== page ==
There is not a shortage of examples when it comes to illustrating the law of unintended consequences. But if you enjoy reading about them, then have a look at the Culture, Media and Sport Select Committee report on the 2005 Gambling Act and you are in for a treat. The answer it proposes is localism – allowing local decision making on the basis of flexibility and common sense. The committee is chaired by the Conservative MP John Whittingdale but is, of course, all party.
For instance, the Act restricted the number of B2 gaming machines in each betting shop. These are machines where the maximum stake is £100 and the maximum prize is £500. So restricting the number seemed a worthy and responsible reform. The result has been that such establishments have been spreading like topsy along some high streets.
The report says:
"The 2005 Act has had the unintended consequence of encouraging the clustering of betting shops in some high streets by removing the demand test and limiting the number of B2 machines permitted in each premises. The clustering of betting shops is a local problem which calls for a local solution. We therefore recommend that local authorities be given the power to allow betting shops to have more than the current limit of four B2 machines per premises if they believe that it will help to deal with the issue of clustering. The limit of four B2 machines under current legislation should be maintained as a minimum limit to create certainty for operators. However, if problems arise with individual betting shop chains or premises in connection with B2 machine use, local authorities should have—as a safeguard—the right to require the removal of any machines over the minimum allowance."
Another consequence has been to favour big over small casinos. The report explains:
"The Act has created a situation where the Small Casino model is not considered financially viable. This is partly because a Small Casino must possess a larger floor-area for table play than a Large Casino in order to maximise its machine allowance. We note that not one Small Casino has been developed. It was not Parliament's intention in 2005 to make Small Casinos completely unviable. Given the fact that all casinos are highly regulated and access is limited regardless of the size, we see no rationale for the different gaming machine allowance. As 5:1 is the ratio presently in the legislation, we recommend that the Government introduce a single ratio of five machines to one table for both Small and Large Casinos. Local authorities should have the power to increase the number of machines permitted per table if they wish to do so and an operator requests it."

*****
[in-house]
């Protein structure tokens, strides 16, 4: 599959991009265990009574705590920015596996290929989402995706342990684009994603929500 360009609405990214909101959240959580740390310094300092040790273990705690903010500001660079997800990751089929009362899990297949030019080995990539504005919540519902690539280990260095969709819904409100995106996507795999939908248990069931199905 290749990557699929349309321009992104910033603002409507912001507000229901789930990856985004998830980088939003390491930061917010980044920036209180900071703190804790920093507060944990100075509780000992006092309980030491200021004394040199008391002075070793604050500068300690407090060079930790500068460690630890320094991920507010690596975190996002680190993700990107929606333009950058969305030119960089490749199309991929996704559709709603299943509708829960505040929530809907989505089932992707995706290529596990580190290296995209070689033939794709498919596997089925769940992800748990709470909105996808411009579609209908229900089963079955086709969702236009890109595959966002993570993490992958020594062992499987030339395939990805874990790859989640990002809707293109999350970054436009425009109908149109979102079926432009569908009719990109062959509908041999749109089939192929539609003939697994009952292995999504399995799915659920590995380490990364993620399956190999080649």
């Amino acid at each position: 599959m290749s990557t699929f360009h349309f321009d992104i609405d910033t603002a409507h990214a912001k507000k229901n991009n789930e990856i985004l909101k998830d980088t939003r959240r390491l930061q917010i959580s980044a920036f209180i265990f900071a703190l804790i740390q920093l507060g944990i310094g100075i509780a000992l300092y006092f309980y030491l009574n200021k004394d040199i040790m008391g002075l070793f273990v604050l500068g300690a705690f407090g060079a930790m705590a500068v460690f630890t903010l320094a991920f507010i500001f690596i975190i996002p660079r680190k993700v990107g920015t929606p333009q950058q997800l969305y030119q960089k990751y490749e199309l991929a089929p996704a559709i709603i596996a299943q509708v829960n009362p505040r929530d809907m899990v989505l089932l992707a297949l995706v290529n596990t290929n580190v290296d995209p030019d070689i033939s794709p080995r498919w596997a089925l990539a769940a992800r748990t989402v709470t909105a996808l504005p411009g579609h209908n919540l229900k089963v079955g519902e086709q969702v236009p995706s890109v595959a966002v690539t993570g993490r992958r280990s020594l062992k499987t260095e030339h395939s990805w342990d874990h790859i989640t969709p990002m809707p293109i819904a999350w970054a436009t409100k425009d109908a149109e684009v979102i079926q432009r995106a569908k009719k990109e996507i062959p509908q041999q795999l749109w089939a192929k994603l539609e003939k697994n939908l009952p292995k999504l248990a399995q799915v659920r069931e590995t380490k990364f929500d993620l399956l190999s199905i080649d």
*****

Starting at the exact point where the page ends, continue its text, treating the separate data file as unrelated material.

Who should decide whether or not a town should have a casino? The Culture Secretary Jeremy Hunt or the local councillors? The report says:
"Both the 1968 and 2005 Act provisions successfully prevented casinos from proliferating or clustering. However, there is no evidence that allowing local authorities to decide independently whether or not they wish to have a casino would lead to a significant increase in the total number of casinos. We believe that the decision as to whether a casino would be of benefit to a local area should be made by local authorities rather than central diktat. We recommend that any local authority be able to make the decision as to whether or not they want a casino. As a step towards this, we recommend that existing 1968 Act Casino licences are made portable, allowing operators to relocate to any local authority provided that they have the consent of that local authority. The portability of these licences would be constrained by the existing 'triple lock' contained in the Gambling Act: the need to obtain local authority approval, a premises licence and planning permission."
Localism would not always helping the gambling industry. The report noted the evidence from the Local Government Association that banks and betting shops are both classified by the planning category as A2. That means it is harder for a council to stop a bank being turned into a bookies than, for example, a school. It is also easier for a restaurant to be switched to a betting shop than an art gallery.
The report proposes more effective action to be taken against underage gambling and that advice for helping problem gamblers should be publicised in such a way that the relatives of gambling addicts are aware of it as well as the addicts themselves.
This is an excellent piece of work by Mr Whittingdale and his committee, and should be taken seriously.